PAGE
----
“It’s not the best in the world, but it’s high-resolution and very good for military aims,” said the Middle Eastern official familiar with the satellite’s hardware package. “This capability will allow Iran to maintain an accurate target bank, and to update that target bank within a few hours” every day.
Equally concerning, the official said, is the possibility that Iran could share the imagery with pro-Iranian militia groups across the region, from the Houthi rebels battling Saudi-backed government forces in Yemen to Hezbollah fighters in southern Lebanon and Shiite militias in Iraq and Syria. Pro-Iranian militias have been linked to repeated rocket attacks on Iraqi military bases that are home to U.S. troops and military trainers.
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While key aspects of the satellite’s capability have been kept under wraps, Iran and Russia both publicly disclosed their intention to go into the space business together. As far back as 2015, Iran’s Press TV news service reported that Iranian and Russian companies had entered an arrangement that would allow Iran to acquire a “remote-sensing system which can be employed for collecting information about the Earth’s surface, atmosphere and oceans.”
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The article listed the deal’s Russian partners as NPK BARL and VNIIEM, two firms that would build and launch the satellite in a partnership with the Iranian state-operated trade company Bonyan Danesh Shargh and the Iranian Space Agency.
Independent experts and analysts said Iran’s new spying capabilities would be especially worrying, given Tehran’s recent advances in missile guidance systems. Iran is producing an array of ballistic missiles and drones that are able to strike distant targets with precision, and access to improved satellite imagery could make them even more effective, some said.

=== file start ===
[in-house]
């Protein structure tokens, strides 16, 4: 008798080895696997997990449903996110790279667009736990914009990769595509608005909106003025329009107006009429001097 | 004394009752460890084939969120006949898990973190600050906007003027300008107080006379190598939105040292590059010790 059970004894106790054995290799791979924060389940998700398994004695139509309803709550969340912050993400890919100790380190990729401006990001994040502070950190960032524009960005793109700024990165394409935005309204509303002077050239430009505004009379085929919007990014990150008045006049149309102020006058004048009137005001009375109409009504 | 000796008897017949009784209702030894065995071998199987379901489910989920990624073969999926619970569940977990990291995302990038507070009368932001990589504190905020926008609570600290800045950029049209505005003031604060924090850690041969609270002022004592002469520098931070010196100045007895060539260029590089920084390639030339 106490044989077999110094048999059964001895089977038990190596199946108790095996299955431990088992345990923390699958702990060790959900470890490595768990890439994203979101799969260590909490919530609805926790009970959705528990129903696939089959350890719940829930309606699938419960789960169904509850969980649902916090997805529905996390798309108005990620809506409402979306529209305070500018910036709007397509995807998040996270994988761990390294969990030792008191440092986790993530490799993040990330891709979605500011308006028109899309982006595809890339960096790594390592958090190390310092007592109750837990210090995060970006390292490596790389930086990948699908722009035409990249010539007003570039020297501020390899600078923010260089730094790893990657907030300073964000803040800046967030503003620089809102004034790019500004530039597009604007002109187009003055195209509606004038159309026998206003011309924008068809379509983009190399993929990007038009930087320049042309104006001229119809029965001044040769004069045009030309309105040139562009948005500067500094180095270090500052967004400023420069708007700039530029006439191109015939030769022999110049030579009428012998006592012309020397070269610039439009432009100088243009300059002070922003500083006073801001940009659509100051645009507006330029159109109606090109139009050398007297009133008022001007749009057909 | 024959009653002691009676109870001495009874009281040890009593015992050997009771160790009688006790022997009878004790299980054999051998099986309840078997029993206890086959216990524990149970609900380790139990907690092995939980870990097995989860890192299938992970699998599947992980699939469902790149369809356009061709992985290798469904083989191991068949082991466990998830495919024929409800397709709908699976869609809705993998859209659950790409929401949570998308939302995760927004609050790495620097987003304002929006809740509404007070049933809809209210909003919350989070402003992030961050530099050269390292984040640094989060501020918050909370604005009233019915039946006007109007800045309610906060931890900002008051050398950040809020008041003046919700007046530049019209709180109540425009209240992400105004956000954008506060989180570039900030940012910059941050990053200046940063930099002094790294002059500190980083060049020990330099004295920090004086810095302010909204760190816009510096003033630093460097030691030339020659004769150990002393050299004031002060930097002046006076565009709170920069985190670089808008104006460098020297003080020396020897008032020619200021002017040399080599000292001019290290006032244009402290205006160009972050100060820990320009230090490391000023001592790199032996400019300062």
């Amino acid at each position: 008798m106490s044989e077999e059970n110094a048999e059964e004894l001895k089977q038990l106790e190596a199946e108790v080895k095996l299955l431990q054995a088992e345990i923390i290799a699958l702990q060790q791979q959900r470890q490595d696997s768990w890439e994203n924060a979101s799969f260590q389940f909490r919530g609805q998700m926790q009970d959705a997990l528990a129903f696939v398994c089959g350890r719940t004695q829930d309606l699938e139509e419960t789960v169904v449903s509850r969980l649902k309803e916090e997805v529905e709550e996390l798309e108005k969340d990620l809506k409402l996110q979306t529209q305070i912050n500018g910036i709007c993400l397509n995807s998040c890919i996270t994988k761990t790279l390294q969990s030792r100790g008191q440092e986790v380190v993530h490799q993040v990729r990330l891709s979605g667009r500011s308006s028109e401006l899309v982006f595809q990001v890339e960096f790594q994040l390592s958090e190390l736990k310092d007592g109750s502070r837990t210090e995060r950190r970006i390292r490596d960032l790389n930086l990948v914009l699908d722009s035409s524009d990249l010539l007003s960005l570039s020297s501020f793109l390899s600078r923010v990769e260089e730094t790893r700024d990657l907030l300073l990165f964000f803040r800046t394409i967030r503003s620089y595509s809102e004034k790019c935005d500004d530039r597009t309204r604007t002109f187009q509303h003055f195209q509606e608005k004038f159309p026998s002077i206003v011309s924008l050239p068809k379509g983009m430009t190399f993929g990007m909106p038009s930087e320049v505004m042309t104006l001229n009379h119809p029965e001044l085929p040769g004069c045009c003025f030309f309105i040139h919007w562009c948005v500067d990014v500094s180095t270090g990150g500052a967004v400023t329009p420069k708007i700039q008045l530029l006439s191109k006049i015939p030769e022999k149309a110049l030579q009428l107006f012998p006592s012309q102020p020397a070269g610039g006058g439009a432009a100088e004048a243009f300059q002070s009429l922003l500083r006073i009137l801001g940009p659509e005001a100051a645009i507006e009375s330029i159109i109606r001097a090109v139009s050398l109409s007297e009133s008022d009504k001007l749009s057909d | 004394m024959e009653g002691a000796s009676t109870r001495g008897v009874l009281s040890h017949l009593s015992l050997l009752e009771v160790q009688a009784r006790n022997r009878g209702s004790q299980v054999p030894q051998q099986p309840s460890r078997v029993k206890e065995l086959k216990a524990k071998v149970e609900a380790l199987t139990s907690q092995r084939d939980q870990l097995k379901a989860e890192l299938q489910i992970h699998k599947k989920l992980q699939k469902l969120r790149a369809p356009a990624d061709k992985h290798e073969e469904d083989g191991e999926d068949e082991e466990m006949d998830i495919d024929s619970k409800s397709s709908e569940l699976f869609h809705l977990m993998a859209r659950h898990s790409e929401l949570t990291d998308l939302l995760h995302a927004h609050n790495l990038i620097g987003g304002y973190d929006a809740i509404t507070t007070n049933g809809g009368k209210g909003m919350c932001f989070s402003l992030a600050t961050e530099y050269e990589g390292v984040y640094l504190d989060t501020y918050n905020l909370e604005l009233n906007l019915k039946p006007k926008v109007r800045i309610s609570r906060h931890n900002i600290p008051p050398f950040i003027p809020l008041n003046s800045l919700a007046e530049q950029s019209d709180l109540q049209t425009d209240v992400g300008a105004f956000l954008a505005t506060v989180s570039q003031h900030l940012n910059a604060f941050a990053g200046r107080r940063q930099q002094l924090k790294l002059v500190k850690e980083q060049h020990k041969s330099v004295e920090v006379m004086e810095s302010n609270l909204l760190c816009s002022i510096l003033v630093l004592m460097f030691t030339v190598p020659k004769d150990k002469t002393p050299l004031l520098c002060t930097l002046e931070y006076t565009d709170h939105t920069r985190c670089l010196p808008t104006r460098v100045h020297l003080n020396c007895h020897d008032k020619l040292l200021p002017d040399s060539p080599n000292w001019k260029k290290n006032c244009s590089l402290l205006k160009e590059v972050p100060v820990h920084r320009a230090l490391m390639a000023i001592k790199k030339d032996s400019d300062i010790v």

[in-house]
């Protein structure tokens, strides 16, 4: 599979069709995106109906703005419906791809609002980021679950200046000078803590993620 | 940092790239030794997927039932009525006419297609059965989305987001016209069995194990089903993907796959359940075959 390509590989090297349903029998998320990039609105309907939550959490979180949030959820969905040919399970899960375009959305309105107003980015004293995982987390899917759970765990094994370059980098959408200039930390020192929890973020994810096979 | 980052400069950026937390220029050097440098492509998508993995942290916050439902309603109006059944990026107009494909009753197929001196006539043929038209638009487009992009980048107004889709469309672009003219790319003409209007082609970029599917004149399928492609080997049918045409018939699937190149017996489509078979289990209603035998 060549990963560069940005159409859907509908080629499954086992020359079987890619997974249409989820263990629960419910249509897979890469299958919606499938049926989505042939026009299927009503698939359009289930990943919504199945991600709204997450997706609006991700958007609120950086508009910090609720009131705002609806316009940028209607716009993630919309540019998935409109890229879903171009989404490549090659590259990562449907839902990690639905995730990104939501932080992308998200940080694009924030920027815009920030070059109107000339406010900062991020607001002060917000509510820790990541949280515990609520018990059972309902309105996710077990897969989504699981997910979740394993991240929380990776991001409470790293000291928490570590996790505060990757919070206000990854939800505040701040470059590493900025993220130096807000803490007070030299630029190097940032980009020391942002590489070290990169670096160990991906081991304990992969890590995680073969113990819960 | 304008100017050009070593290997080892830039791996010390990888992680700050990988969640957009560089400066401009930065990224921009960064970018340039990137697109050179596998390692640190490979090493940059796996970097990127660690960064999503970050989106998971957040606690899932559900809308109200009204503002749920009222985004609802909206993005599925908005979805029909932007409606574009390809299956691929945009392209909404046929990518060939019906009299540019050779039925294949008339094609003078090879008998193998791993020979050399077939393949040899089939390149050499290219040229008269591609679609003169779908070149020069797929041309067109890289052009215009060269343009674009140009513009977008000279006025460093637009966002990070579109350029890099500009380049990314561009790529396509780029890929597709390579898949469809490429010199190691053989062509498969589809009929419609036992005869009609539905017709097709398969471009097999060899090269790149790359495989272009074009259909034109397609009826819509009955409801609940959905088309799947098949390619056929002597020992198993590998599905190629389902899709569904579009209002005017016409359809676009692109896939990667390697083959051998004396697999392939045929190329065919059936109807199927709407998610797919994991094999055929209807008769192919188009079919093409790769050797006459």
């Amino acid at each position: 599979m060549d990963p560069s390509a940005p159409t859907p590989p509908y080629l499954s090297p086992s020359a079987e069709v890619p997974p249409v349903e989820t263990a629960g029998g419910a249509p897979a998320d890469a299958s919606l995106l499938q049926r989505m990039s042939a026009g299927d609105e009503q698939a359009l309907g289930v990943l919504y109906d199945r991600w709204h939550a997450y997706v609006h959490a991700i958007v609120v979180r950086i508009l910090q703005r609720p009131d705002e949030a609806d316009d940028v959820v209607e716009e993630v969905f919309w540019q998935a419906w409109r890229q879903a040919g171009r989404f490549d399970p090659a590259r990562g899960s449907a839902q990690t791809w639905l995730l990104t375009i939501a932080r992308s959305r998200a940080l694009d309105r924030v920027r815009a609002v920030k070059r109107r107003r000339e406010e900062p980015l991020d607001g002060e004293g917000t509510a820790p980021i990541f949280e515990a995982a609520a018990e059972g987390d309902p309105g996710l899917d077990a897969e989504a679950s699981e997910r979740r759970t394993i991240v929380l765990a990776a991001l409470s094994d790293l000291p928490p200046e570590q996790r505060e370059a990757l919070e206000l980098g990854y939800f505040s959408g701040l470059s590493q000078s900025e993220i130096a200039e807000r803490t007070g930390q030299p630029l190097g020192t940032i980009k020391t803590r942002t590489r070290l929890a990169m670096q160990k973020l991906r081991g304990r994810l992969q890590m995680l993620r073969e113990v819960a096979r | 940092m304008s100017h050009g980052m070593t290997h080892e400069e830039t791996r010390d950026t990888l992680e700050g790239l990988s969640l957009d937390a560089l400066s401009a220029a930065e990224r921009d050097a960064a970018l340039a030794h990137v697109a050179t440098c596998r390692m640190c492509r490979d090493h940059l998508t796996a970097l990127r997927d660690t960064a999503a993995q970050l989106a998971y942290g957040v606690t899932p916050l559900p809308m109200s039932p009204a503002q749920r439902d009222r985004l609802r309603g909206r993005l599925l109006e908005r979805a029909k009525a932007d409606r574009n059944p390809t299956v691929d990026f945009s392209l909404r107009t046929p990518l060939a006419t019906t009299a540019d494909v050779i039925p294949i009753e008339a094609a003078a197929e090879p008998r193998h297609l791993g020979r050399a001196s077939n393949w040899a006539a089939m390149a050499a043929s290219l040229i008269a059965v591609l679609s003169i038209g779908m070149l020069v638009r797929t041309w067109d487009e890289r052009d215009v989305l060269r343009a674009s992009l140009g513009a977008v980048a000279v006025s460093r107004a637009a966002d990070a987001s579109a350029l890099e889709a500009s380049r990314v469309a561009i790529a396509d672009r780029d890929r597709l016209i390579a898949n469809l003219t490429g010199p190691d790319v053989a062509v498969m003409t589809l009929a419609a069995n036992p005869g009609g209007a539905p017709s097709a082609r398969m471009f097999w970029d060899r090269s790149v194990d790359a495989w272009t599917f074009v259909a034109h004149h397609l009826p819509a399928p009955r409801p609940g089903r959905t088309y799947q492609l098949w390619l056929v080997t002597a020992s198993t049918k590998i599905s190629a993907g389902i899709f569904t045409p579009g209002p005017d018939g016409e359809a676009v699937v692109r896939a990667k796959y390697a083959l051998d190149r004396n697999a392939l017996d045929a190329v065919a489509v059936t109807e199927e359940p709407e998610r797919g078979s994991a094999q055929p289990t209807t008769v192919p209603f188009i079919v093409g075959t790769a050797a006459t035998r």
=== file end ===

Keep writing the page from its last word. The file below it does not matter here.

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“Having this kind of on-call data feed may open up technical and operational possibilities that the Iranians previously didn’t have,” said Christopher Ford, the State Department’s top nonproliferation official under the Trump administration. “It sounds like a significant upgrade, not just a slight slide up the slope in terms of potential military applications.”
Other experts noted that Iran has previously managed to acquire high-resolution images by presumably purchasing them from commercial satellite companies, although Tehran’s ability to obtain real-time data about potential military targets was limited.
“A domestic capability to take those pictures is something the military wants, because it’s valuable to them,” said Jeffrey Lewis, a nonproliferation expert and professor at the Middlebury Institute of International Studies in Monterey, Calif. He added that acquiring Russian technology essentially would allow the Iranians a faster path to a capability they would have acquired on their own, given enough time.
“Is Iran’s military delighted? Yes, it is, and this is a real change,” Lewis said. “But it was going to happen sooner or later.”
By Joby Warrick
Joby Warrick joined The Washington Post’s National staff in 1996. He has served with the Post's investigative and national security teams, and writes about the Middle East, terrorism and weapons proliferation. He is the author of three books, including “Black Flags: The Rise of ISIS," which was awarded a 2016 Pulitzer Prize for nonfiction.